The university art museum loses its most successful director after nearly half a century of good management of collections, exhibits, and showings to university art students, a very academic approach to the use of the museum. Finding a new director that maintains the usual direction of the museum appears to be the issue, but really it’s the management’s indecision over not only a new director but also whether a new direction wouldn’t be a better idea. The problem lies in the results of hiring a new director who brings with him a new direction, as well. Management has a challenge to the old way of doing things. This challenge could also be viewed as a chance to accept a new direction that would involve the community, not just the academia. All in all, the issue, problem, and challenge revolves around whether the art museum should embrace a new direction. They don’t have mission statement, no job description for the position of director, and overall poor management.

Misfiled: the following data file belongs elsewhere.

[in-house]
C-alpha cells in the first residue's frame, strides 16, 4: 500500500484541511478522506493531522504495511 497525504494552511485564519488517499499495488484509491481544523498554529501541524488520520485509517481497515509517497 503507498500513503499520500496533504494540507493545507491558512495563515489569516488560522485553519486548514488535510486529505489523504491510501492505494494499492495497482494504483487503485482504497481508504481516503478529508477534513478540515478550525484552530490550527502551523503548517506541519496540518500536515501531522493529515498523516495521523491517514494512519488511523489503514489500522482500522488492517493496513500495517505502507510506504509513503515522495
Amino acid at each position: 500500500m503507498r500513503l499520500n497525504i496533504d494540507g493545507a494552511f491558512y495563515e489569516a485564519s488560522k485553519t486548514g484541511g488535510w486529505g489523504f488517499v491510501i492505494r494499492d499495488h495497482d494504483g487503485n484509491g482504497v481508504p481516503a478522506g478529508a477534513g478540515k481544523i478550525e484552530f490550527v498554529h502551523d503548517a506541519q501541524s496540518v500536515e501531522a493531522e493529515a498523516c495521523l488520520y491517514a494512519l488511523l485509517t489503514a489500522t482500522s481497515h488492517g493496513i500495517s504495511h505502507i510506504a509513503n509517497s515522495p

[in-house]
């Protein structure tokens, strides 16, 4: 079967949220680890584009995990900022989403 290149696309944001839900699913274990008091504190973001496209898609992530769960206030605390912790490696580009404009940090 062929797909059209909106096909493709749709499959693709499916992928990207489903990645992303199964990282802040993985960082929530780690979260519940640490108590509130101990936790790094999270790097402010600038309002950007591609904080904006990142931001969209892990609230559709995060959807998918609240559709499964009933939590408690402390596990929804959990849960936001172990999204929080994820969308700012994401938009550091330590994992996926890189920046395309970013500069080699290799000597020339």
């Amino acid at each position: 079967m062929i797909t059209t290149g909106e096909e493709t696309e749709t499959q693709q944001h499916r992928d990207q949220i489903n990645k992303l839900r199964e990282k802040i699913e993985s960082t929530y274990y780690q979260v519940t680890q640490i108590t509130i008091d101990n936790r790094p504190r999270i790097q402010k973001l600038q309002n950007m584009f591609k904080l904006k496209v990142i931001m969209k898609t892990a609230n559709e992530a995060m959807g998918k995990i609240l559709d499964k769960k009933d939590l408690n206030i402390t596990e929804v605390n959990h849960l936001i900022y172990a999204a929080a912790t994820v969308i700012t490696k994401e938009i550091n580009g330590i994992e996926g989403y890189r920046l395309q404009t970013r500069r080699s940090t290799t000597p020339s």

Community involvement, including access to public school students, is the competitive force that challenges everything the university art museum management has been doing for decades. Having been successful under the direction of the retiring director that focused on exclusive academic involvement of university art students, management is divided in their response. Management responds by driving away the new director and getting caught up in indecision regarding this competition between the off-campus community and the on-campus student body. Bickering over these competitive directions renders the management’s response ineffective. From another perspective, it’s possible to say that management did not respond to the challenge of accepting a new direction. In this case, management’s lack of response to the logical new challenge of accepting the competitive force makes the university art museum look stodgy, elitist, and ineffective.